Hearing loss and tinnitus are the 2 most prevalent service-connected disabilities among veterans in the United States. Veterans of Operations Enduring Freedom, Iraqi Freedom, and New Dawn have been exposed to multiple hazards associated with these conditions, such as blasts/explosions, ototoxic chemicals, and most notably high levels of noise. We conducted a systematic literature review of evidence on 1) prevalence of, 2) risk and protective factors for, and 3) functional and quality-of-life outcomes of hearing impairment and tinnitus in US Operations Enduring Freedom, Iraqi Freedom, and New Dawn veterans and military personnel. We identified studies published from 2001 through 2013 using PubMed, PsycINFO, REHABDATA, Cochrane Library, pearling, and expert recommendation. Peer-reviewed English language articles describing studies of 30 or more adults were included if they informed one or more key questions. A total of 839 titles/abstracts were reviewed for relevance by investigators trained in critical analysis of literature; 14 studies met inclusion criteria. Of these, 13 studies presented data on prevalence and 4 on risk/protective factors, respectively. There were no included studies reporting on outcomes. Findings from this systematic review will help inform clinicians, researchers, and policy makers on future resource and research needs pertaining to hearing impairment and tinnitus in this newest generation of veterans.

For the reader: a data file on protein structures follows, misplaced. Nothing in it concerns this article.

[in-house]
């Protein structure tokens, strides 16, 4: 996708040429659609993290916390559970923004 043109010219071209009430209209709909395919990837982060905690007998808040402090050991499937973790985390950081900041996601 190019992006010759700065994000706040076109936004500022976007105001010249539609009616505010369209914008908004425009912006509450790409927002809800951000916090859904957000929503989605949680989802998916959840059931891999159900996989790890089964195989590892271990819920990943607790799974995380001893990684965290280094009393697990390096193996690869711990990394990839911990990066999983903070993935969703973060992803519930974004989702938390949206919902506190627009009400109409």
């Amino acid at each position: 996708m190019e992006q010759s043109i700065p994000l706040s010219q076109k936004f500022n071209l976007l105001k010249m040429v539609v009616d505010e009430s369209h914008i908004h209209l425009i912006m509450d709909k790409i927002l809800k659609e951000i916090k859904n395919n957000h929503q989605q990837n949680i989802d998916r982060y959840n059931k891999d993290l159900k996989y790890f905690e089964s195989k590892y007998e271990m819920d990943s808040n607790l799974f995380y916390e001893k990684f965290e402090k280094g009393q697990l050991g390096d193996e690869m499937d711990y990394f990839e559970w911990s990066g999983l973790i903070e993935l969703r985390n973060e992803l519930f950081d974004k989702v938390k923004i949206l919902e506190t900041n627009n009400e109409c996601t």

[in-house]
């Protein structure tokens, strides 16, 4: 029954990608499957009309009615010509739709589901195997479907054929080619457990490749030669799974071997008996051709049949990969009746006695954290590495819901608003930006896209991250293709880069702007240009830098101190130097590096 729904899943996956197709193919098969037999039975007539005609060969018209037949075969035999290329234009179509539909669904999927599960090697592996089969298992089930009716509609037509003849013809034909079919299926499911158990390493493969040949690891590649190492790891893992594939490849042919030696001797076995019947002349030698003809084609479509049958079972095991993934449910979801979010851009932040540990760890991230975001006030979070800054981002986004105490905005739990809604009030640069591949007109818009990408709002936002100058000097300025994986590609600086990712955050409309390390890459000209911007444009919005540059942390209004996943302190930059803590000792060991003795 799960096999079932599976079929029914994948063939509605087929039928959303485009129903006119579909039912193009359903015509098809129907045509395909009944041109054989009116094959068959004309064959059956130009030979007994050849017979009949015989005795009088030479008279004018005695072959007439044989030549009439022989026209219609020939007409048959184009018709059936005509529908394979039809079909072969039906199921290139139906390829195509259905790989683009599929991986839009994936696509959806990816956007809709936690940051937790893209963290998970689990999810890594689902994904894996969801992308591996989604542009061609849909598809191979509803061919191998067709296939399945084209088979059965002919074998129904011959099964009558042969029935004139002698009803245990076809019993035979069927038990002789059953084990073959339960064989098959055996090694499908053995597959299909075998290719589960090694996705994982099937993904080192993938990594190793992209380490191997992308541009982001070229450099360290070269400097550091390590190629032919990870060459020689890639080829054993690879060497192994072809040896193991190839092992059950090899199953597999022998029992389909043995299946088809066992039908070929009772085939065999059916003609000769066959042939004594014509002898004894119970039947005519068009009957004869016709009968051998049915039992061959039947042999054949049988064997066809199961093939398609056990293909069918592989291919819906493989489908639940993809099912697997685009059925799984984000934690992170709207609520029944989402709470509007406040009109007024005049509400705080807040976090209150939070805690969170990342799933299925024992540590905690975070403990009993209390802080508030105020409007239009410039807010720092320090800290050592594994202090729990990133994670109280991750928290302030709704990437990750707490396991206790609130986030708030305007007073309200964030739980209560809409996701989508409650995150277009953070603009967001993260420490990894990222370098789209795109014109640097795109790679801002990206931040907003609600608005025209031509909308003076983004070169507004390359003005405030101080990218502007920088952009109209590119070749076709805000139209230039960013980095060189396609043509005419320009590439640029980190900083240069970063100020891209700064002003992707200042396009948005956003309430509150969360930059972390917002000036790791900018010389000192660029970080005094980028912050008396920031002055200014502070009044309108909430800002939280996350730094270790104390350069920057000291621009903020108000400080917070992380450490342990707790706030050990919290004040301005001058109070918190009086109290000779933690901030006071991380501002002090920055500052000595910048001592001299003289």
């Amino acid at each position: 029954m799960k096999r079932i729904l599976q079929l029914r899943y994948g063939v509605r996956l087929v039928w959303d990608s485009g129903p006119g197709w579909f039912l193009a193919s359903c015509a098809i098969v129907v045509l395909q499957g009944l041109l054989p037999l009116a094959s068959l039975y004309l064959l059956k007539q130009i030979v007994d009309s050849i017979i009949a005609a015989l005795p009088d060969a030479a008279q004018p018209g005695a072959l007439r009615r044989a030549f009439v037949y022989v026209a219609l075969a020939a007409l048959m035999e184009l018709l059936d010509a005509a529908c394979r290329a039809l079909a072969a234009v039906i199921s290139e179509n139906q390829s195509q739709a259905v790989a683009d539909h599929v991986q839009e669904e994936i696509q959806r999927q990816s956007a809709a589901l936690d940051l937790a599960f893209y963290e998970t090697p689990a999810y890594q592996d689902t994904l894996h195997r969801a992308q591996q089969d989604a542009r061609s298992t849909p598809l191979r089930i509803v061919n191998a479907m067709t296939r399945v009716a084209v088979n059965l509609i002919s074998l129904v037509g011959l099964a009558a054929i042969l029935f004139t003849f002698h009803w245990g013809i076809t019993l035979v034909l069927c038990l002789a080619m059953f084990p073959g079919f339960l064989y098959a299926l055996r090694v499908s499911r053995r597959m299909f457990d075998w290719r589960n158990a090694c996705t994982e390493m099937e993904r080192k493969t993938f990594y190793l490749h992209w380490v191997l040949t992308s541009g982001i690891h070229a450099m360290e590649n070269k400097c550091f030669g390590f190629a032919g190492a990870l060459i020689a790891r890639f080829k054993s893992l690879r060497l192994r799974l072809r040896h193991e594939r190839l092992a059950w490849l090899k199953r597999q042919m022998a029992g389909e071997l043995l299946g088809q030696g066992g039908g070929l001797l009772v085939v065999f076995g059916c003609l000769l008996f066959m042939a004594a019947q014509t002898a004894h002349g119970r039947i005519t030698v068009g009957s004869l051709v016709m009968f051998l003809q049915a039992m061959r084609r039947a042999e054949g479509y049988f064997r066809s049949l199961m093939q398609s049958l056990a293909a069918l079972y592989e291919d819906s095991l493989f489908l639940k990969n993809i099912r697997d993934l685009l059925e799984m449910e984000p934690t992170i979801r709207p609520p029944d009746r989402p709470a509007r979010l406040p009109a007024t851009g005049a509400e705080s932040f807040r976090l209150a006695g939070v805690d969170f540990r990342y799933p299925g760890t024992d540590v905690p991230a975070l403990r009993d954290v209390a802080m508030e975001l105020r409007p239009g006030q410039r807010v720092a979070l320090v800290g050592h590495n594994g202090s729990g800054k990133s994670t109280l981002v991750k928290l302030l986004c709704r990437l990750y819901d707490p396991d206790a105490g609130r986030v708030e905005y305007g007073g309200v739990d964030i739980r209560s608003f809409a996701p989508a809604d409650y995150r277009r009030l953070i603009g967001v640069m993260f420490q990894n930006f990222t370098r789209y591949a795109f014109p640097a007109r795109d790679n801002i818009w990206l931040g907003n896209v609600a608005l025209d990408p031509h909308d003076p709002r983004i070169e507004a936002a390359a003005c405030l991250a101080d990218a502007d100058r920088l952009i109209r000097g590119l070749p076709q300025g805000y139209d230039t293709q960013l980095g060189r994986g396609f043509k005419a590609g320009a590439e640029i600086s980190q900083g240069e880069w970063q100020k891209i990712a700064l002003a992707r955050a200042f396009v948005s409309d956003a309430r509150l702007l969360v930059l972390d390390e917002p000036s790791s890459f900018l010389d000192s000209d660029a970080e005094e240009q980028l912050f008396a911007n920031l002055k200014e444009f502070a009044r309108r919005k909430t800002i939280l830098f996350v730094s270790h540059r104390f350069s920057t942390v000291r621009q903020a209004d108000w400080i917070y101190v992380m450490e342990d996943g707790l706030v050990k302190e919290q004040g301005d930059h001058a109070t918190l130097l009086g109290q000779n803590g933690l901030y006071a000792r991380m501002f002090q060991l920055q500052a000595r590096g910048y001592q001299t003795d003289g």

Keywords: hearing loss; prevalence; risk factors; tinnitus; veterans’ health.
Published by Oxford University Press on behalf of the Johns Hopkins Bloomberg School of Public Health 2015. This work is written by (a) US Government employee(s) and is in the public domain in the US.